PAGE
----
Studying the genomes of modern humans from 26 worldwide populations, researchers discovered the genetic “footprint” of an ancient coronavirus outbreak. Studies like this one could help identify viruses that have caused epidemics in the distant past and may do so in the future.
A new study co-authored by a University of Arizona researcher has discovered a coronavirus epidemic broke out in the East Asia region more than 20,000 years ago, with traces of the outbreak evident in the genetic makeup of people from that area.
In a paper published in Current Biology, researchers analyzed the genomes of more than 2,500 modern humans from 26 worldwide populations, to better understand how humans have adapted to historical coronavirus outbreaks. The team, co-led by researchers at the University of Arizona and the University of Adelaide, used computational methods to uncover genetic traces of adaptation to coronaviruses, the family of viruses responsible for three major outbreaks in the last 20 years, including the ongoing pandemic.
In the past 20 years, there have been three outbreaks of epidemic severe coronaviruses: SARS-CoV leading to Severe Acute Respiratory Syndrome, which originated in China in 2002 and killed more than 800 people; MERS-CoV leading to Middle East Respiratory Syndrome, which killed more than 850 people; and leading to COVID-19, which has killed 3.8 million people.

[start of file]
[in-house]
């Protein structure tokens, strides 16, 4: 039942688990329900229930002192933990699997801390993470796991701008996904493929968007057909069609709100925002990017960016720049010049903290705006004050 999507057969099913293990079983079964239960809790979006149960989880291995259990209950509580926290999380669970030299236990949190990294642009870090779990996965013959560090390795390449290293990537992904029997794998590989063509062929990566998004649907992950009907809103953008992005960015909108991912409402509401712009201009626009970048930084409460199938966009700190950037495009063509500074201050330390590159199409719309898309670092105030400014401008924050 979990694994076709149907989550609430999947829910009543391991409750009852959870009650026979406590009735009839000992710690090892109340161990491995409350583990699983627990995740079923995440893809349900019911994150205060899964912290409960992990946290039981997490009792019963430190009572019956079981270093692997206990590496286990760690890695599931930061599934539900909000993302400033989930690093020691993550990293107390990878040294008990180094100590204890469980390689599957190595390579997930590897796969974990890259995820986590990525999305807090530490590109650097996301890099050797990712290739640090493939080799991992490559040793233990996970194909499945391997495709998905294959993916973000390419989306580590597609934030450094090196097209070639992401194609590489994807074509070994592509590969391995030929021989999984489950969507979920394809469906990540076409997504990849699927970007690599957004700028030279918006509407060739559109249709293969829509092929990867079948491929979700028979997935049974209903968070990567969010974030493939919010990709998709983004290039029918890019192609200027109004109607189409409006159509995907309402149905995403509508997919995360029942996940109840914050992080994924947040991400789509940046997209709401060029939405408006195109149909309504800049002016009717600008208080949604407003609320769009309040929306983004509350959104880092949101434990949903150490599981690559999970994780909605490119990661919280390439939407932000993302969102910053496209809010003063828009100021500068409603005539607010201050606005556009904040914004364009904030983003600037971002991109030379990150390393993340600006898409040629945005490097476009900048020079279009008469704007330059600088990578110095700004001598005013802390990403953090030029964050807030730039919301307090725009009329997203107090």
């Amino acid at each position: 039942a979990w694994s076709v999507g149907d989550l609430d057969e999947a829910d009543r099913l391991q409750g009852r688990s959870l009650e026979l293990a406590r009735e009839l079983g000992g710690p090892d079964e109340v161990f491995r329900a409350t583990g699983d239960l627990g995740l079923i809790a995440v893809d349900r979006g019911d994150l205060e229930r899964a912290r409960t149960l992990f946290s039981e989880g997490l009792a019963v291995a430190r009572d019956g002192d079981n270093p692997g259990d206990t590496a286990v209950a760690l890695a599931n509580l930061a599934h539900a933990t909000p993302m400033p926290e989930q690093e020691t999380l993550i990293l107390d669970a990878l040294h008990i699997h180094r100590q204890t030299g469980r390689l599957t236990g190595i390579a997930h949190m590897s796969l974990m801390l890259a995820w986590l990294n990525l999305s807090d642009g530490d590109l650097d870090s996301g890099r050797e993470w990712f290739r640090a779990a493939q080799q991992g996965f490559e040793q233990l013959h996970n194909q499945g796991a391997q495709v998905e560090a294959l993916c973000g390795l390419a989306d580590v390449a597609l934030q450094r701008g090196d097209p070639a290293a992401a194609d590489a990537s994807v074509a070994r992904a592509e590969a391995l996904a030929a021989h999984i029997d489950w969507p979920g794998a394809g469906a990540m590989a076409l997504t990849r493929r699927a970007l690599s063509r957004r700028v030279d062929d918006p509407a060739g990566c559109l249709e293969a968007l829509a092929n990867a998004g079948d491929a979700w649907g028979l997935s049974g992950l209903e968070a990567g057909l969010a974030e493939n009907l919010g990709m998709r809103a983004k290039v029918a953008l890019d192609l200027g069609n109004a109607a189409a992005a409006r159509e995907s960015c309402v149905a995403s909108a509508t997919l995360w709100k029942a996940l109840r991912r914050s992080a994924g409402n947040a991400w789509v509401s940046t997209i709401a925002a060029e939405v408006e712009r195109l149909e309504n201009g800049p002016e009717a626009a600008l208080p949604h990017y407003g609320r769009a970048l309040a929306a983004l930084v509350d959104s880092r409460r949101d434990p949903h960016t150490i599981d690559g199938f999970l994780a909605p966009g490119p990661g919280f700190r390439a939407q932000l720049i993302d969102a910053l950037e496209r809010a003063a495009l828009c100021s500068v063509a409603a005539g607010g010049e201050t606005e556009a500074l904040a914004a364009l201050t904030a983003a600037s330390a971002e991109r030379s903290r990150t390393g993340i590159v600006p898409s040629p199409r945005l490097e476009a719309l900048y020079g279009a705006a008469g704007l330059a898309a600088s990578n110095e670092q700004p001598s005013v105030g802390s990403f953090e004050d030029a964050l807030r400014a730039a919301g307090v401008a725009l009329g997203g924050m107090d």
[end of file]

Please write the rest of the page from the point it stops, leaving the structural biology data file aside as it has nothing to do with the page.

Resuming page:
But this study of the evolution of the human genome has revealed another large coronavirus epidemic broke out thousands of years earlier.
“It is like finding fossilized dinosaur footprints instead of finding fossilized bones directly,” said David Enard, a professor in the UArizona Department of Ecology and Evolutionary Biology and one of the study’s lead authors. “We did not find the ancient virus directly – instead we found signatures of the natural selection that it imposed on human genomes at the time of an ancient epidemic.”
The team synthesized both human and SARS-CoV-2 proteins, without using living cells, and showed that these interacted directly and specifically pointed to the conserved nature of the mechanism coronaviruses use to invade cells. Modern human genomes contain evolutionary information tracing back hundreds of thousands of years, including physiological and immunological adaptions that have enabled humans to survive new threats, including viruses.
The results revealed that the ancestors of East Asian people experienced an epidemic of a coronavirus-induced disease… Brinkwire News Summary.